Okay, this isn't a showtune. But I don't have a category for just cool songs. We're working on this song in one of my classes. I always feel so happy and uplifted whenever we work on it. I thought I'd pass it on.
We interrupt the ongoing celebration of Christmas, hard-hitting social commentary, keen insights into adolescents, and shameless self-promotion that form the normal work of this blog to post something that we just really like a lot.
We here at bradenbell.com are inveterate, confirmed Anglophiles. We love all things English--everything from country lanes to St. George, Shakespeare, and Queen Elizabeth. We are quite sure, that in some former life, we were best friends with Winston Churchill and Sherlock Holmes.
This, of course, makes us look on all things French with a certain amount of suspicion. Still, when it comes to a dispute between the Nazi Jerrys and the Frogs, we will quickly don our beret and shout, "Vive La France!"
To be fair, the French have probably the coolest national anthem in the world (although we choke up every time we hear "The Star-Spangled Banner." We find that if we are ever afraid or need to muster up fighting spirit, singing "La Marseillaise" is a supreme tonic.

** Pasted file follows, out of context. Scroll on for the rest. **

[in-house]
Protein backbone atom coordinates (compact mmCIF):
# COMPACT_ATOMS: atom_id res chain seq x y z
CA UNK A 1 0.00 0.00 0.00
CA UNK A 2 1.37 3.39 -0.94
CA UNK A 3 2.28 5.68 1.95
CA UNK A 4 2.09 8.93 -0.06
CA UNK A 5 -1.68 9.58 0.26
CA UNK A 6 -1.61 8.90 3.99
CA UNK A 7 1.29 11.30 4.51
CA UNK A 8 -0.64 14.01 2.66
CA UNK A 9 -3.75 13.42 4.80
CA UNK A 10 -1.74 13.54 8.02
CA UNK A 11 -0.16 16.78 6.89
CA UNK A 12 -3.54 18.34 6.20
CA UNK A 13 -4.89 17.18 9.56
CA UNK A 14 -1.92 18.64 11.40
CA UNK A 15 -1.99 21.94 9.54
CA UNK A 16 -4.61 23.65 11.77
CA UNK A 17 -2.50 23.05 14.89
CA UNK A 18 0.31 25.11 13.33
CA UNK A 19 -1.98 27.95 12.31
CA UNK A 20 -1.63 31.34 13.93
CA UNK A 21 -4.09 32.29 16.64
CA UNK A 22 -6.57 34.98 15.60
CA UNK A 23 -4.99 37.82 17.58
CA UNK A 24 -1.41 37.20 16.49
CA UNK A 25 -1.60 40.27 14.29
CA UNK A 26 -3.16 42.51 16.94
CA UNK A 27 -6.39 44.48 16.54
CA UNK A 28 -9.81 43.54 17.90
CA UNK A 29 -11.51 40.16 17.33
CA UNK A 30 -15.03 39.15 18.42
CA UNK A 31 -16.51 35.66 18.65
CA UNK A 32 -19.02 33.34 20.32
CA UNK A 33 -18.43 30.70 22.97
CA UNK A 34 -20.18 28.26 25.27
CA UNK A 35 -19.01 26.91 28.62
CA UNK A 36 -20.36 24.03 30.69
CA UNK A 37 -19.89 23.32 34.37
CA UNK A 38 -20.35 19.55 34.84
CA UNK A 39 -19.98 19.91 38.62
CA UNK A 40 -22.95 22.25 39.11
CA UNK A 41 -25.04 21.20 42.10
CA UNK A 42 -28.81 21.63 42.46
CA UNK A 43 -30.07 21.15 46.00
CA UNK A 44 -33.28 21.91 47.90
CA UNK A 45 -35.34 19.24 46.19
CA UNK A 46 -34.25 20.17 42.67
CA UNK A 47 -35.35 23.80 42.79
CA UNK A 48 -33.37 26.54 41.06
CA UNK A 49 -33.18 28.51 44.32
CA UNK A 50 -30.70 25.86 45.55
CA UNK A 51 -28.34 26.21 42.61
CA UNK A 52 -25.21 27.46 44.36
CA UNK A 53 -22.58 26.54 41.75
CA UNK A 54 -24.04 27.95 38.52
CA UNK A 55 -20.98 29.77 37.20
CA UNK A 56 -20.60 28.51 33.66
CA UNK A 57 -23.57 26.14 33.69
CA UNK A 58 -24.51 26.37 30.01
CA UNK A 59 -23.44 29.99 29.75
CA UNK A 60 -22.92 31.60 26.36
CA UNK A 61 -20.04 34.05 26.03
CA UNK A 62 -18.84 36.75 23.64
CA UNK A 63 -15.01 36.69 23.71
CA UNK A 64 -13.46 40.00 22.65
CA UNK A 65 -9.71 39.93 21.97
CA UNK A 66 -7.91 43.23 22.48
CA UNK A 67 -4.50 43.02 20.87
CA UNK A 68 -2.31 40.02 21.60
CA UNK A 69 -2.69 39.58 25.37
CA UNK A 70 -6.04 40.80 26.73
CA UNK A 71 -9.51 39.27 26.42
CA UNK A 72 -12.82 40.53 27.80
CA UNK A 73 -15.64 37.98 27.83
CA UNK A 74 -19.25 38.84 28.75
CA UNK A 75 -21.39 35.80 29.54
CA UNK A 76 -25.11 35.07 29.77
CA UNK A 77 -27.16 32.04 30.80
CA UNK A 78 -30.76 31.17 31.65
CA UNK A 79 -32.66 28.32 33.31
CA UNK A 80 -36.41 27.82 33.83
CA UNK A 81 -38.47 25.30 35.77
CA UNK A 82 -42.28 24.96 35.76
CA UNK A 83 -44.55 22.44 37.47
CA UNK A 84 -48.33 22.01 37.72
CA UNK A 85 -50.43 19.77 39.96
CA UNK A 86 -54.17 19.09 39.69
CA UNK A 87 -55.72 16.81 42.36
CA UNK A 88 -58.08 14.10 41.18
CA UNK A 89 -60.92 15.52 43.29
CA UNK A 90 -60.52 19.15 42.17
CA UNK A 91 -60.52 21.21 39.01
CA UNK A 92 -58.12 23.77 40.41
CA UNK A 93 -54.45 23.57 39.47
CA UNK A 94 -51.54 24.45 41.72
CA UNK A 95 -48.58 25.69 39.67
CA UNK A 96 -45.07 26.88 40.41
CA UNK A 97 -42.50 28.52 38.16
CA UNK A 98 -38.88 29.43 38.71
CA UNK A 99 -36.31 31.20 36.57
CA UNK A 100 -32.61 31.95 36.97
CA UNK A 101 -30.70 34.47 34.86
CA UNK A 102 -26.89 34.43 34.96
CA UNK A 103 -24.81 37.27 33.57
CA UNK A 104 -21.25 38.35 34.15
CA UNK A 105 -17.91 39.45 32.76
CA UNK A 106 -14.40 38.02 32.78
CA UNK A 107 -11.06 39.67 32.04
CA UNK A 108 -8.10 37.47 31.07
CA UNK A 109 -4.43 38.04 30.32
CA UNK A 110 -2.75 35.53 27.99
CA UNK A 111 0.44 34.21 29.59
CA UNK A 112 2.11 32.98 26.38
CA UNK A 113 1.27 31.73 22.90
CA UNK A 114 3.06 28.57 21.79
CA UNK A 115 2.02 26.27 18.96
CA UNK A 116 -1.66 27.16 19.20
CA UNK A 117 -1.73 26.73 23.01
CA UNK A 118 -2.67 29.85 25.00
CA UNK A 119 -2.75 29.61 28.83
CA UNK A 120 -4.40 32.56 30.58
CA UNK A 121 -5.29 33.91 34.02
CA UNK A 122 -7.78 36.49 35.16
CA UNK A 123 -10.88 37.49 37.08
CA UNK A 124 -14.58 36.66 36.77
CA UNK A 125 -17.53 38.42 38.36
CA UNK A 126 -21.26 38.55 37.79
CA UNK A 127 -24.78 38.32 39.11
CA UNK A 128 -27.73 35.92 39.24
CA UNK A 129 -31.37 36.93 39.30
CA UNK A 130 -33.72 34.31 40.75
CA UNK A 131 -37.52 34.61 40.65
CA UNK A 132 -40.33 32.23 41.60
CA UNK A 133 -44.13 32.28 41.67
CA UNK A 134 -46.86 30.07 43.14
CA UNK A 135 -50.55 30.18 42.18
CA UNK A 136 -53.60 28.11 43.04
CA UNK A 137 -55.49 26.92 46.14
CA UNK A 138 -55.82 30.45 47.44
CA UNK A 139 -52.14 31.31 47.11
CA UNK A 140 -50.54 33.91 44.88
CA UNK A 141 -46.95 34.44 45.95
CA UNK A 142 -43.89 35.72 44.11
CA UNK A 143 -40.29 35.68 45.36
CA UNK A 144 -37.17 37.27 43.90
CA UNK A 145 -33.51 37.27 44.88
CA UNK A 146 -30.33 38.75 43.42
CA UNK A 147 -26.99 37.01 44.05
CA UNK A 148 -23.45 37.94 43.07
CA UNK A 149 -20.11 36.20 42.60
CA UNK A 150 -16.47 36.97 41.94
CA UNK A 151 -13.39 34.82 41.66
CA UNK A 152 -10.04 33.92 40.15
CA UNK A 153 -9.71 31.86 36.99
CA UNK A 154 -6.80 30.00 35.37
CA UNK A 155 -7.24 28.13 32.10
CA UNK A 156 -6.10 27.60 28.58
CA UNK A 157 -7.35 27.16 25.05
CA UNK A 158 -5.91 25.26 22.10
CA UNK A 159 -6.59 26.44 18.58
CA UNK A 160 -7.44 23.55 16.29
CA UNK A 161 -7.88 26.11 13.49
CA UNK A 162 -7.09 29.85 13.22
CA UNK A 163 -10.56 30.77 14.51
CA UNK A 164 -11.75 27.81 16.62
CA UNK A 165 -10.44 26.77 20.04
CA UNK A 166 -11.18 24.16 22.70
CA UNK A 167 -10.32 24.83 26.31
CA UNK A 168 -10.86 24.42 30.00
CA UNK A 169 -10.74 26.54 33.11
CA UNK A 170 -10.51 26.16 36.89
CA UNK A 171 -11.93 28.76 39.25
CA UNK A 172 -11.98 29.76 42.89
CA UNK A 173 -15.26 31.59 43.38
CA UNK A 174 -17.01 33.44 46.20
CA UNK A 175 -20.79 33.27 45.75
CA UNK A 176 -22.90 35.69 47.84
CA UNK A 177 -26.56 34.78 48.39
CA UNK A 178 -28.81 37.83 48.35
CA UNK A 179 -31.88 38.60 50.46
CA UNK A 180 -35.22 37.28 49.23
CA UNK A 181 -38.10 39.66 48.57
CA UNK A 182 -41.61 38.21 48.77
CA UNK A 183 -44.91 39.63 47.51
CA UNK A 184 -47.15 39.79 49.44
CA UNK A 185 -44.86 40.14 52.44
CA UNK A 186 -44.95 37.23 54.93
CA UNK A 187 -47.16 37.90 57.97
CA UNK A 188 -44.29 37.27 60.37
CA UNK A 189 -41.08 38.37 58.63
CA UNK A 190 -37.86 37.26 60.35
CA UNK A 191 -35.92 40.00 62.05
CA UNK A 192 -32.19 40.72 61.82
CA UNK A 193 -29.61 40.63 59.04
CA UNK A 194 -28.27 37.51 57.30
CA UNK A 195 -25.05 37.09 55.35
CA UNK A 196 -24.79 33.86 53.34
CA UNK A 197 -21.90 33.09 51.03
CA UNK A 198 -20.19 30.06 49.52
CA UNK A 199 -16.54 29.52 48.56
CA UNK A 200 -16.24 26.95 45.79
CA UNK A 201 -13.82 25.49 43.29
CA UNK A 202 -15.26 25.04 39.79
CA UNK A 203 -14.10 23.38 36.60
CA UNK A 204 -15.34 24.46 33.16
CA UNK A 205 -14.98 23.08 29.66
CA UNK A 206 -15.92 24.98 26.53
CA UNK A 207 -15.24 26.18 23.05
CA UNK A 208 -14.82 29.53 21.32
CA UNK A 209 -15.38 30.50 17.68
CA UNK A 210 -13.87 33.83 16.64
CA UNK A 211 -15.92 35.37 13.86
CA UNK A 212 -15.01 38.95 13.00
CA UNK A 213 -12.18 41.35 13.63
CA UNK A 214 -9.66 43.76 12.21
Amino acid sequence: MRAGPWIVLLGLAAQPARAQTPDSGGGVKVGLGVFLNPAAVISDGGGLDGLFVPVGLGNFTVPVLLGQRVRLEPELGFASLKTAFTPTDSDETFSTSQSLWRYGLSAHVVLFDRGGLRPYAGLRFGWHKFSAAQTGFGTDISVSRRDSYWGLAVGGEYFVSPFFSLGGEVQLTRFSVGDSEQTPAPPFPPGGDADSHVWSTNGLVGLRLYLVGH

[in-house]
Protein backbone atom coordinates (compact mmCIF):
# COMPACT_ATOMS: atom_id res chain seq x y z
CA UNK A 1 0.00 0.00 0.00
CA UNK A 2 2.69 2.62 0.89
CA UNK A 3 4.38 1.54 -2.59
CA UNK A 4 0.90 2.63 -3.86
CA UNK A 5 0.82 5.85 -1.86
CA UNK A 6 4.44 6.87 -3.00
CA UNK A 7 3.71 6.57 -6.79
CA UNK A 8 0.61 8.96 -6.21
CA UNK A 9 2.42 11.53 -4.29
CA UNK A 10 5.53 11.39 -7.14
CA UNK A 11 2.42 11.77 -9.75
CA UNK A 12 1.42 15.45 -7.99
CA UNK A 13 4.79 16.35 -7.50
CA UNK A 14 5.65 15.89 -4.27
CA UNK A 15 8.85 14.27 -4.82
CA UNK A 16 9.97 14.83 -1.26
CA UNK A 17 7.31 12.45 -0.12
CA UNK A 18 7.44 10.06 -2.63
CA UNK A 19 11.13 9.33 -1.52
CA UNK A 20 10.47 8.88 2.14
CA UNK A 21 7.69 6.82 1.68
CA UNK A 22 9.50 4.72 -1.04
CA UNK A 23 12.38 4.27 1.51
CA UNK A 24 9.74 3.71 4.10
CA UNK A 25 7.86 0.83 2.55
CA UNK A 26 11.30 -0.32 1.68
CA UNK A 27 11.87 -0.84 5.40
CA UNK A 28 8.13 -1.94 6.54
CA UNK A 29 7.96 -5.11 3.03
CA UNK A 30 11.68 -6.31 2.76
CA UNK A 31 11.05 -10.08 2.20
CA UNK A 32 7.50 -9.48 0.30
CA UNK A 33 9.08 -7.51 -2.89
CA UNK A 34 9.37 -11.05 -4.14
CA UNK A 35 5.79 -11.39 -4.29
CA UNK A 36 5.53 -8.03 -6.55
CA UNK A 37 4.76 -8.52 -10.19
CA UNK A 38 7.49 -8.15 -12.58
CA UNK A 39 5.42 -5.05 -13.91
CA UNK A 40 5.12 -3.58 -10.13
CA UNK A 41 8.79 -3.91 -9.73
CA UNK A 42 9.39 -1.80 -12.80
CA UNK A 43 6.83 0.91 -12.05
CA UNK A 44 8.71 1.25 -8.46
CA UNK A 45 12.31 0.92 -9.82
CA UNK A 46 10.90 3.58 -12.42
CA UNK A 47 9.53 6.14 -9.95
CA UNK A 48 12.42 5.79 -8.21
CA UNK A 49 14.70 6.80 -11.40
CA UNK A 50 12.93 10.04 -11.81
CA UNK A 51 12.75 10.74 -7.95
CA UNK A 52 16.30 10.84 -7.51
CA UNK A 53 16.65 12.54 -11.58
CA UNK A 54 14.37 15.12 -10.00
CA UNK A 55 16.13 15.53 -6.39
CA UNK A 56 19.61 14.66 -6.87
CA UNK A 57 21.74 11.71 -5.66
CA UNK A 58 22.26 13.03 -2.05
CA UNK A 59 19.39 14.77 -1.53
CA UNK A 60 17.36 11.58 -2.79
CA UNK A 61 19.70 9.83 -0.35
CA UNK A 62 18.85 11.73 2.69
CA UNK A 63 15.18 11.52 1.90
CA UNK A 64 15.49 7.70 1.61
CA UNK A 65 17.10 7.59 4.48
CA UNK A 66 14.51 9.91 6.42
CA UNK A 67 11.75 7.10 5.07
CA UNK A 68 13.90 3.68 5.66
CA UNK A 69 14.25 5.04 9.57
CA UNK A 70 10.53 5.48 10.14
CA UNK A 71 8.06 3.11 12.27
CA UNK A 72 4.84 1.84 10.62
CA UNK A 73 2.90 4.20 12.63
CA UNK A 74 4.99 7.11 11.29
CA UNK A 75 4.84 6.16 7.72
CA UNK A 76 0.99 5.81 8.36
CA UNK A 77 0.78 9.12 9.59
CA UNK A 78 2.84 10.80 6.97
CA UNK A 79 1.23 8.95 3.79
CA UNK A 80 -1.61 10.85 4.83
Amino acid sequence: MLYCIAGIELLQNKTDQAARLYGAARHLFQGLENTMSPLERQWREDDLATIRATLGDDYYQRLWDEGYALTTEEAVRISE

This film clip is one of our favorite scenes from one of our favorite movies--Casablanca. The Nazis are insinuating themselves into French Morocco and come to Rick's nightclub where they disturb the peace by singing their noxious German anthems. Not to fear! A Resistance leader is on hand and he leads the patrons in a wonderful musical smackdown. This gives me chills every time.
One of the funnest (I know it should be "most fun" but that sound stuffy to me) things I've ever done was performing with the Nashville Symphony. They do these children's concerts through the year, and for several years, I was the narrator, led the sing-a-long and so forth. So much fun! The first time I did it, is one of my favorite holiday memories. I welcomed everyone and introduced the first number.
I remember sitting on the stage, looking out at the crowd while this marvelous orchestra played their first piece. I got chills and a little teary--it was just so exciting.